Please do not interpret my silence to mean that things are not going well with Zach. Indeed there are a lot of joys in our house at this time. Depression is sucking the life out of the author right now, and her husband is trying to pick up the slack as best he can with the enormous pressures he already has on him. This has been our routine for several years now, I most likely suffer from SAD. At this point, I am at least somewhat functional, able to meet the minimum obligations of the day. I have tried many therapies/Rx and they help, but having a bit more stress than usual, it still undermines the best interventions. But there is no time to concentrate on my woes right now. With the pressures we have, I know my limitations, and I do get some energy and motivation from knowing how much my kids count on me. I look forward to those days when the sun will peak out a little more regularly, and my energy level will be regained, and maybe a few more brain cells will function too.
First in good news: Zach has begun to ride a bike with training wheels which is awesome to watch. All the hard work and $ of our basement was worth every penny when we got to see him accomplish learning to ride the bike and within a few days, showing great pleasure in doing so. He will even tolerate the helmet because the desire to ride his bike is so high.
As said before, the basement is nearing completion - there is mostly trim work (casements/mouldings) to be completed. I will take some pictures at some point for everyone to see. On top of the riding the bike, Zach and Sophie have procured some nifty roller skates and are attempting to learn. Sophie struggles with this - and of course I am of little help trying to teach her how to do it. Right now, we have made a commitment to 5 laps around the basement a day, hoping that it eventually clicks within her own mind. As for Zach - his training roller skates are fun and he does really well with them.
I recently had the opportunity to attend a presentation on ABA and it was most useful. The presenter was animated and reviewed a lot of information I knew - however, he allowed for questions and this is where it paid off. During one presentation, I asked a few questions with Zach in mind, and lo and behold realized that Steve and I had been inadvertently sabotaging part of Zach's program.
The old me would have dwelt on this forever, saying how stupid I was to not have realized, but the most recent version of me (Leanne v4.11) took the information and immediately acted upon it. I changed the way we respond to Zach and it worked. He is being a lot more independent in using language now - at least for what they call "manding" which is verbal behavior's way of saying "requesting".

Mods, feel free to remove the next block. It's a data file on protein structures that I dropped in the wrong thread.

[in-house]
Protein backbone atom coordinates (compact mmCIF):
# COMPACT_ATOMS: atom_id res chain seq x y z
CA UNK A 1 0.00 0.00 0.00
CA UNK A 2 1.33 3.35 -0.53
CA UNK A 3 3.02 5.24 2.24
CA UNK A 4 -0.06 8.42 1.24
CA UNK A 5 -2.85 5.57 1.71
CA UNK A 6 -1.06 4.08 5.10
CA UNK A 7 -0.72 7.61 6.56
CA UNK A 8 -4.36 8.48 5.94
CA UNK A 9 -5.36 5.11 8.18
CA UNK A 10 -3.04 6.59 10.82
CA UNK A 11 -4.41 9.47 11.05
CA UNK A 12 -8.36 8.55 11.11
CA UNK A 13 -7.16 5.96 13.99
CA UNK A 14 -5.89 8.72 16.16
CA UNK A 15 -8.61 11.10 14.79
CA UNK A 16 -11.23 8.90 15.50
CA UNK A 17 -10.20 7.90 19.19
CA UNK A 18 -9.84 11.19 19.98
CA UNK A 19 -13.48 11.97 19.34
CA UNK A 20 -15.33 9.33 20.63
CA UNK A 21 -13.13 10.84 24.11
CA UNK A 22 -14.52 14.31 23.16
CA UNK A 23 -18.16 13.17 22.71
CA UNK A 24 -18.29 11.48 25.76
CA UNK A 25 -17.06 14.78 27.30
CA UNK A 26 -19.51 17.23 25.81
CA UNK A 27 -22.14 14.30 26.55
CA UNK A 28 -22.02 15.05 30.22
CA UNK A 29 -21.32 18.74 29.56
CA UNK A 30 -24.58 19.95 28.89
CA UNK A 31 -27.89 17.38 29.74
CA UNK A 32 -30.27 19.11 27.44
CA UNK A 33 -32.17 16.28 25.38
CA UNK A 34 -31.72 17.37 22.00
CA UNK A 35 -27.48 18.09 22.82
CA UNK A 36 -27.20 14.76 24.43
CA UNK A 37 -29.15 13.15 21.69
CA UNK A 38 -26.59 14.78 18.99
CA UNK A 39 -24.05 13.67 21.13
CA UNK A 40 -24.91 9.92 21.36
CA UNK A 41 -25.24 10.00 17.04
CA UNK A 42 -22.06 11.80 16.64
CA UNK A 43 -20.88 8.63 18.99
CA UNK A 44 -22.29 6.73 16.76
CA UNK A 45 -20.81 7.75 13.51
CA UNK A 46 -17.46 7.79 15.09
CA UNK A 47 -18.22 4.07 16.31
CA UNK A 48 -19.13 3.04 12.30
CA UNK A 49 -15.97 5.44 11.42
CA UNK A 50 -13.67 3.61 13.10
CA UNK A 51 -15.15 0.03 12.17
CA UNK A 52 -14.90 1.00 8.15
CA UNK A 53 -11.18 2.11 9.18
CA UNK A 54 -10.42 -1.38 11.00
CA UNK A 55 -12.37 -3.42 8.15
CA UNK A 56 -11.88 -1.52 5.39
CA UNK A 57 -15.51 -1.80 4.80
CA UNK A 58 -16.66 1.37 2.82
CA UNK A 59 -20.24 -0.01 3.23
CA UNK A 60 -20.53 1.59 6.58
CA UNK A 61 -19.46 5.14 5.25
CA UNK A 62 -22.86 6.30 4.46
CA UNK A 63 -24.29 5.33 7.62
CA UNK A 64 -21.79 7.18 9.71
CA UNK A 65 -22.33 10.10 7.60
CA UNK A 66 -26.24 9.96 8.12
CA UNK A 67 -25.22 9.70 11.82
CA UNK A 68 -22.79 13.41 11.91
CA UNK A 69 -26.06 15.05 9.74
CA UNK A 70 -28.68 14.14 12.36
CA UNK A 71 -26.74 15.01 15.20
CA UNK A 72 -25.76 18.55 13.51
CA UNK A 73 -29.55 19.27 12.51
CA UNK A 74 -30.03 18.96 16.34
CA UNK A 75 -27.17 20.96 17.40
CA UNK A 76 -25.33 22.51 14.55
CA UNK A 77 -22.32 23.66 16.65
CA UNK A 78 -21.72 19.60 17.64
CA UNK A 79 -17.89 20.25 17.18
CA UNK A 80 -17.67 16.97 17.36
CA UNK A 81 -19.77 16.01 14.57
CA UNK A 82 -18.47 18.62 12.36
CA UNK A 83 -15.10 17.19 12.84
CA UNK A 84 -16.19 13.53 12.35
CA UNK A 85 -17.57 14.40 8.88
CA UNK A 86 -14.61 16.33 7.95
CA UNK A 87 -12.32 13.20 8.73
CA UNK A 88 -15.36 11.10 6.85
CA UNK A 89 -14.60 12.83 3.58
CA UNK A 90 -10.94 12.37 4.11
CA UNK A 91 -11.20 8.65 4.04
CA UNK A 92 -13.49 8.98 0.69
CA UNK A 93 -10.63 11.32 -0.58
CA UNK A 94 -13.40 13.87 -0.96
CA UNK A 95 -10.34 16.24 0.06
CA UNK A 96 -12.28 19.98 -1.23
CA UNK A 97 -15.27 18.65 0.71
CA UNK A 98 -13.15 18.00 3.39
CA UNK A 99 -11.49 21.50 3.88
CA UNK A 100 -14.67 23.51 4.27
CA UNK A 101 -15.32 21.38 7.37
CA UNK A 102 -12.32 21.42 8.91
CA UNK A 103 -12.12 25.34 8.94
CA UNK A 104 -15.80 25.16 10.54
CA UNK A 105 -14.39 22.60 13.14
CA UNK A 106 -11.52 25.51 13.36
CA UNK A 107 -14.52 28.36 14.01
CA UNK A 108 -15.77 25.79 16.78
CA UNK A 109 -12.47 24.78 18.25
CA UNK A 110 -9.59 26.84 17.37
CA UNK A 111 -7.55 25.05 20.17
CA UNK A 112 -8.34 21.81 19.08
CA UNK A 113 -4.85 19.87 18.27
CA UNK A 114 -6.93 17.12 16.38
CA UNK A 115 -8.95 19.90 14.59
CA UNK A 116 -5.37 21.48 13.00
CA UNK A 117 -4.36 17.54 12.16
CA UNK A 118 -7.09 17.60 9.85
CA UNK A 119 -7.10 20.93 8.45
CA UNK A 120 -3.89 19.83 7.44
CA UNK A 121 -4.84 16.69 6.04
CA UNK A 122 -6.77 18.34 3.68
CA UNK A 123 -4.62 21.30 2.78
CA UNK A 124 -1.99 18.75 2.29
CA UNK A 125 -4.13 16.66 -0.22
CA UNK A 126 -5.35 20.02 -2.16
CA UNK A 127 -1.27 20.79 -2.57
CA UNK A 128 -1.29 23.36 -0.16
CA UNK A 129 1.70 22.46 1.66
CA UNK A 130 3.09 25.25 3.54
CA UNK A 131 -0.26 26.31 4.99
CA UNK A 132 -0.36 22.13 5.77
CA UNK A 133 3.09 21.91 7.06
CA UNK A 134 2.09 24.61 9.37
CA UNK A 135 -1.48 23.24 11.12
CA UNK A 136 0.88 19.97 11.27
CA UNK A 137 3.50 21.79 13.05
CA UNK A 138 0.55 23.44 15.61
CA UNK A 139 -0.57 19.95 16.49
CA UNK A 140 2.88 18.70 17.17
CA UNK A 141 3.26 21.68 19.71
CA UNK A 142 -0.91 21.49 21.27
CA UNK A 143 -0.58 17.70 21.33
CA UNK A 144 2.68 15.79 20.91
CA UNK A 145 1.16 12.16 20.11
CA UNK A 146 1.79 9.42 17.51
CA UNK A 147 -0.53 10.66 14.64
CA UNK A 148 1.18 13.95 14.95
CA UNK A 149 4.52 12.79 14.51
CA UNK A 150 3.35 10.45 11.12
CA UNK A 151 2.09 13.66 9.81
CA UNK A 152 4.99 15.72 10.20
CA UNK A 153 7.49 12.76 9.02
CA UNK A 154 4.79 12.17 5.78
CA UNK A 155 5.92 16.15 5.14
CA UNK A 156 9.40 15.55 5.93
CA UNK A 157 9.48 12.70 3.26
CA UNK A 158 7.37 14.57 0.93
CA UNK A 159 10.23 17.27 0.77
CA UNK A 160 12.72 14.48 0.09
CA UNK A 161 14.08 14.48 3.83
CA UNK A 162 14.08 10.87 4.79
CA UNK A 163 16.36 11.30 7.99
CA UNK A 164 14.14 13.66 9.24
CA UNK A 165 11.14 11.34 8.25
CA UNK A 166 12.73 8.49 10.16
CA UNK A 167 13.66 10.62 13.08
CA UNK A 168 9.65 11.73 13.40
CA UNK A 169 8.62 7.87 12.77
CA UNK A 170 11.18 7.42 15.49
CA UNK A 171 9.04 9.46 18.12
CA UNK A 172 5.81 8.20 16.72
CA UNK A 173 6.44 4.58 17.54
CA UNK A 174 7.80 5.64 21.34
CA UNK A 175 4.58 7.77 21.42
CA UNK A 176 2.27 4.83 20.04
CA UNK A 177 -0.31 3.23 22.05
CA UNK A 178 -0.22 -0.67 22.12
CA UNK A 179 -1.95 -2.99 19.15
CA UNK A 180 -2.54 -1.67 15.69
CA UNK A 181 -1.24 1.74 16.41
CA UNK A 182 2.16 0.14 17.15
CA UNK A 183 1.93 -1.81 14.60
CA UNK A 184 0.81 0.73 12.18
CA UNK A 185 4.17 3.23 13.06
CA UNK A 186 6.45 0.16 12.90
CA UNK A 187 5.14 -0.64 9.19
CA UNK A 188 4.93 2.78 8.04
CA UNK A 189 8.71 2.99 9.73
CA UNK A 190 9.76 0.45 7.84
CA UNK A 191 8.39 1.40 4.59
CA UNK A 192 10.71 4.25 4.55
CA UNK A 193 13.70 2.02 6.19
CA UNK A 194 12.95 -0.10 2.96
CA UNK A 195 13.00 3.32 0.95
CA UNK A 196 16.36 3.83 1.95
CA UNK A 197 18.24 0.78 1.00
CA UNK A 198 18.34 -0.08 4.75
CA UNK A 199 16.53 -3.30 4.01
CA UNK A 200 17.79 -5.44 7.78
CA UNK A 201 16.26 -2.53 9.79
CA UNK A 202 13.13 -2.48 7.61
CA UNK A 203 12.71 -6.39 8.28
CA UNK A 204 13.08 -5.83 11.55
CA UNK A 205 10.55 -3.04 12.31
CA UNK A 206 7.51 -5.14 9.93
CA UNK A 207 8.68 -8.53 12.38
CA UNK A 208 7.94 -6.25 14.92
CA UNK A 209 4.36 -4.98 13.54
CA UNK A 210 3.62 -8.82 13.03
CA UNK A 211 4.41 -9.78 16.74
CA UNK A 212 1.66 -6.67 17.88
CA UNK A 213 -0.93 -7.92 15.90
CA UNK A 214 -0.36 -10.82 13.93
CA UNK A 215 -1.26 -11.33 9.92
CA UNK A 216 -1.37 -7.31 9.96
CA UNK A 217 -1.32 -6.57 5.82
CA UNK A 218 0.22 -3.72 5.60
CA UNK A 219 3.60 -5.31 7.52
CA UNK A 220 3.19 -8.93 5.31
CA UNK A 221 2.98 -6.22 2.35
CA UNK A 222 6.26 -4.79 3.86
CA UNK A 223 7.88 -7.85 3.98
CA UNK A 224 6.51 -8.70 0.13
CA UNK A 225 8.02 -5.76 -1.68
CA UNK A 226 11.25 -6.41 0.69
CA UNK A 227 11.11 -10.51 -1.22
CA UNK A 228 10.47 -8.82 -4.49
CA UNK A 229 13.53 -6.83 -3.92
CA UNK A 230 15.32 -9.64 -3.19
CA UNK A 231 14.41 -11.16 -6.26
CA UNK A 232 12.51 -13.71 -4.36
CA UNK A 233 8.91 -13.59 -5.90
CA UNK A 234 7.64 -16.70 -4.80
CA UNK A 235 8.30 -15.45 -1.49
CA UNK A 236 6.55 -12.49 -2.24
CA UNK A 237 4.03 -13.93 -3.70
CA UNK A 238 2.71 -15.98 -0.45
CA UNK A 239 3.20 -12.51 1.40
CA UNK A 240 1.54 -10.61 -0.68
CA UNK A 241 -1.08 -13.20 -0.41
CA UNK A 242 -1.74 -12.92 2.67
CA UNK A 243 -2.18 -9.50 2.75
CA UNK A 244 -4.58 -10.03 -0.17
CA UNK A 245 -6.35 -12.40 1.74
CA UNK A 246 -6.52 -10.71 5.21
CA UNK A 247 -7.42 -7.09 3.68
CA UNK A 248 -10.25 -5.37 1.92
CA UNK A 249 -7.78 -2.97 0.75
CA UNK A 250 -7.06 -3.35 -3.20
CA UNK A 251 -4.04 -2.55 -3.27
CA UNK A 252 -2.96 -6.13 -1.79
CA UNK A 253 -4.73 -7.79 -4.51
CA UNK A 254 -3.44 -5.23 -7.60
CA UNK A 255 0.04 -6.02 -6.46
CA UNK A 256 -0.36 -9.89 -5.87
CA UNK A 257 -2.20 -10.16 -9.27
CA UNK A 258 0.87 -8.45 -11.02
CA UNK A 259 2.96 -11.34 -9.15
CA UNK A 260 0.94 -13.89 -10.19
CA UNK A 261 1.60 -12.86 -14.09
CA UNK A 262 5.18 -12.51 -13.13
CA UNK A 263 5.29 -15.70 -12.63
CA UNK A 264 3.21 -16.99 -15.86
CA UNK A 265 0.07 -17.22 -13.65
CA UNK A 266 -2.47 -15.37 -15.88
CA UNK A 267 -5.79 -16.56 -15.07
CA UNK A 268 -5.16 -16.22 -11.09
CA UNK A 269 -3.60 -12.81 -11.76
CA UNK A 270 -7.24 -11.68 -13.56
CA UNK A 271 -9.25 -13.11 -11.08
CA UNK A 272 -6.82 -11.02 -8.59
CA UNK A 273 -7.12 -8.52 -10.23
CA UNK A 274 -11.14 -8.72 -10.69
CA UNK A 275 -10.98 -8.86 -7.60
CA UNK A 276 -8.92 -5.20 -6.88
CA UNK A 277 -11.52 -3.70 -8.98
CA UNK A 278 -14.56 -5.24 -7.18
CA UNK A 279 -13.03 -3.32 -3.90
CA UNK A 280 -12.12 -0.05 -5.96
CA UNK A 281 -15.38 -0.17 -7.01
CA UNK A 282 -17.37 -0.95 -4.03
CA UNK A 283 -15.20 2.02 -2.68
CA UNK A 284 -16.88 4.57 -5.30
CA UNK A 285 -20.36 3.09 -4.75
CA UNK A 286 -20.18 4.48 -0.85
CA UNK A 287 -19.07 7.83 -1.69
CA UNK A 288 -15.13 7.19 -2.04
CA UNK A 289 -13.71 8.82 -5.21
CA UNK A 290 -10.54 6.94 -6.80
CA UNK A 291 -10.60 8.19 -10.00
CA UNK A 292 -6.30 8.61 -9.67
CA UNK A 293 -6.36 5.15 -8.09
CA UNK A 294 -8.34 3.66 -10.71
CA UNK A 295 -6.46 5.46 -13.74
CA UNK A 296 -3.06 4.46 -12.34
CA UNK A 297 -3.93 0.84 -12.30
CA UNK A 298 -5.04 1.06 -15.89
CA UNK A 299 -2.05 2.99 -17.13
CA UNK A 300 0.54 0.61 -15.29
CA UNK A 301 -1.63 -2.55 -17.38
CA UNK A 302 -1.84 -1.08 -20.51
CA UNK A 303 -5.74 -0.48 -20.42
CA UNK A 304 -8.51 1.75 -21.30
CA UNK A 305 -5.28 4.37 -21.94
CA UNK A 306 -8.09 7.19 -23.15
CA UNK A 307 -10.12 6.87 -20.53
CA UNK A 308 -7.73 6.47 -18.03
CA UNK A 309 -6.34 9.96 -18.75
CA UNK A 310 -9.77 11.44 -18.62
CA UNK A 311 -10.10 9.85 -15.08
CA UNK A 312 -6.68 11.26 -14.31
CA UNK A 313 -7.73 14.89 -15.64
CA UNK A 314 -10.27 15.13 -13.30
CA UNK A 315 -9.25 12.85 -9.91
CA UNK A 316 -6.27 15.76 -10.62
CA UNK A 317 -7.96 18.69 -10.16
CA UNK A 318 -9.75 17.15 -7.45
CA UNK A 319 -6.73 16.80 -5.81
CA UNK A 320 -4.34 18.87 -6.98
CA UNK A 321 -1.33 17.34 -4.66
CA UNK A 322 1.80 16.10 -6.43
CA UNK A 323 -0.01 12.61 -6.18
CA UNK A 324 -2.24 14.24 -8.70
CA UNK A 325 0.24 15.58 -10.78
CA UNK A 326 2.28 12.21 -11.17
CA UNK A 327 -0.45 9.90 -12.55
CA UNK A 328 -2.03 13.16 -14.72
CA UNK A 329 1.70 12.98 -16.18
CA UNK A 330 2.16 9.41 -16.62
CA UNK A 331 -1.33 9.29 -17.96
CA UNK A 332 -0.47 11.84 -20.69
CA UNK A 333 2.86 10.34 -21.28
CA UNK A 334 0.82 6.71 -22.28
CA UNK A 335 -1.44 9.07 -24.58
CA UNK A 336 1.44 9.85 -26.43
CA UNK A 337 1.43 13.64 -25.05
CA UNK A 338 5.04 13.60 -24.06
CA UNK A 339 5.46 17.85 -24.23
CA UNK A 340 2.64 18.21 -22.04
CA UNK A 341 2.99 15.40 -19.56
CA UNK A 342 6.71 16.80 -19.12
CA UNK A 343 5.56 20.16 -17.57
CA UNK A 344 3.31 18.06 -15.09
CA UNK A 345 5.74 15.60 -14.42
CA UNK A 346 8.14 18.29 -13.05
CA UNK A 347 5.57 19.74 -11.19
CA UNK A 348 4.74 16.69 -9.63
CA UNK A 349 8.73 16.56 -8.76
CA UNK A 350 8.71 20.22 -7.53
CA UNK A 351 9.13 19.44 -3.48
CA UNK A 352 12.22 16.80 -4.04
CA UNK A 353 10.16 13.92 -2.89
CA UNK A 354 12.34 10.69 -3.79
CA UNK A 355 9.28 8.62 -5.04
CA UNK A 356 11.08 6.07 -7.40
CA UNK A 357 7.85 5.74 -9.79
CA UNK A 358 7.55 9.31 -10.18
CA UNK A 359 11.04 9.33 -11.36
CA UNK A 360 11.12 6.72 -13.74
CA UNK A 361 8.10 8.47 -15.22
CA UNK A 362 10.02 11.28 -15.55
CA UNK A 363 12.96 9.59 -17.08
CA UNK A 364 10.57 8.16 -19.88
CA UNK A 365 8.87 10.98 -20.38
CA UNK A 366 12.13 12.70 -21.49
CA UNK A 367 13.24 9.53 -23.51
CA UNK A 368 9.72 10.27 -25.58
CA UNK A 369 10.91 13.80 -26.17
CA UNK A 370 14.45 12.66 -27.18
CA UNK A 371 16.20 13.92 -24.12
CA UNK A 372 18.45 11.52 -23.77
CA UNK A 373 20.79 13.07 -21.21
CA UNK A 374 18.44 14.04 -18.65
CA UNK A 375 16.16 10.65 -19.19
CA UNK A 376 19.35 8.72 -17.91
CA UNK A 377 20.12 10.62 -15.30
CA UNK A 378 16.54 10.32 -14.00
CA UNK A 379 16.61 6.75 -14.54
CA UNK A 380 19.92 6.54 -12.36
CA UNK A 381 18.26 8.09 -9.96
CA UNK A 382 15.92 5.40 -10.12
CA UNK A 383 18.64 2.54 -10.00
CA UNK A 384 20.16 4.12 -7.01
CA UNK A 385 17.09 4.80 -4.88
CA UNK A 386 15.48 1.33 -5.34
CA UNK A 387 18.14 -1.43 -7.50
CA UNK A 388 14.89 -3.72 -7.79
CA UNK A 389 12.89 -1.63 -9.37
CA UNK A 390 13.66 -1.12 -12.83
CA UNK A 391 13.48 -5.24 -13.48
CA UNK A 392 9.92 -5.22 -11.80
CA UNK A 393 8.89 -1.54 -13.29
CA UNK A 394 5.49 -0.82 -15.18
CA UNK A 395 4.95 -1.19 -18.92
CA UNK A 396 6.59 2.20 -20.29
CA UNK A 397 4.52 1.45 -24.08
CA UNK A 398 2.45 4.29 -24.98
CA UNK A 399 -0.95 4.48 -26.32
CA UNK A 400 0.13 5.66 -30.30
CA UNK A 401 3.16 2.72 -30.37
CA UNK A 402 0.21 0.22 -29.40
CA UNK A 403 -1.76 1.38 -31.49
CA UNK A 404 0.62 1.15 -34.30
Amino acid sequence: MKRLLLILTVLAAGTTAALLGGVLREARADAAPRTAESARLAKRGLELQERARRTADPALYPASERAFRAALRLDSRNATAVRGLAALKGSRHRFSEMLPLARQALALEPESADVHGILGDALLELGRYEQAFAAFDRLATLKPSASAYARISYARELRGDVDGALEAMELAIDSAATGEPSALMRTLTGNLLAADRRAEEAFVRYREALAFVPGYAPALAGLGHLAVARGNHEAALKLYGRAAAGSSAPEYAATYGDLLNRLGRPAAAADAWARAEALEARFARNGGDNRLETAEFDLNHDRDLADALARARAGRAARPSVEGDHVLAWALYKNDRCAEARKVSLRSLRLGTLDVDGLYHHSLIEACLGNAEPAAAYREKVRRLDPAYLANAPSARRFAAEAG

There has been even a little more flow to his utterances - what appears to be a little more back and forth sequencing in language. Again - he is still so far behind that it is hard to tell. However, Zach has his own way of learning, and rather than be frightened of his looming delay, I have more confidence that one day it will be there, with persistence we can help that brain of his to formalize and mature these skills. To see Zach and work with him without any knowledge of what he is like, you would think that he is likely incapable, and a slow learner. For certain, when you first approach Zach with trying to learn a new skill, sometimes it can be nothing short of painful. And then comes that magical day, and voila, it clicks, and his slow progression turns to near mastery. It's crazy how this happens. It's like once he does something correctly once, no matter how long it takes him to get there, he just gets it from there on in. Of course, he needs to understand its place - why he is doing it and what it will do for him. Motivation is tricky for kids with ASD.
That brings us to big new #2. Dear little Zach is definitely reading. He has around 12 sight words down right now. (At least this is what we have tested so far.) This he did mostly on his own of course. The odd thing is, he doesn't necessarily know what he is reading. So - Zach can sort and match his colors. But if I ask him to touch blue an present him with a blue swatch and a red swatch - he will guess. Zach is having difficulty associating the word with the color. Yet, if put the words "red", "green", and "blue" down in front of him, and ask him to touch blue, he will touch blue. I believe he also knows one, two, three. We are in the process of targeting how to get him to match the color blue to the word blue. Totally reverse of an NT kid of course, and from what the other moms tell me, not so different than other kids on the spectrum. This stuff blows my mind.
There is so much work to this program. I cannot even begin to tell you how overwhelmed with trying to keep up with all this I am. There is so much to do, and I feel like I am walking through mud trying to accomplish it. Stinking Syracuse winter.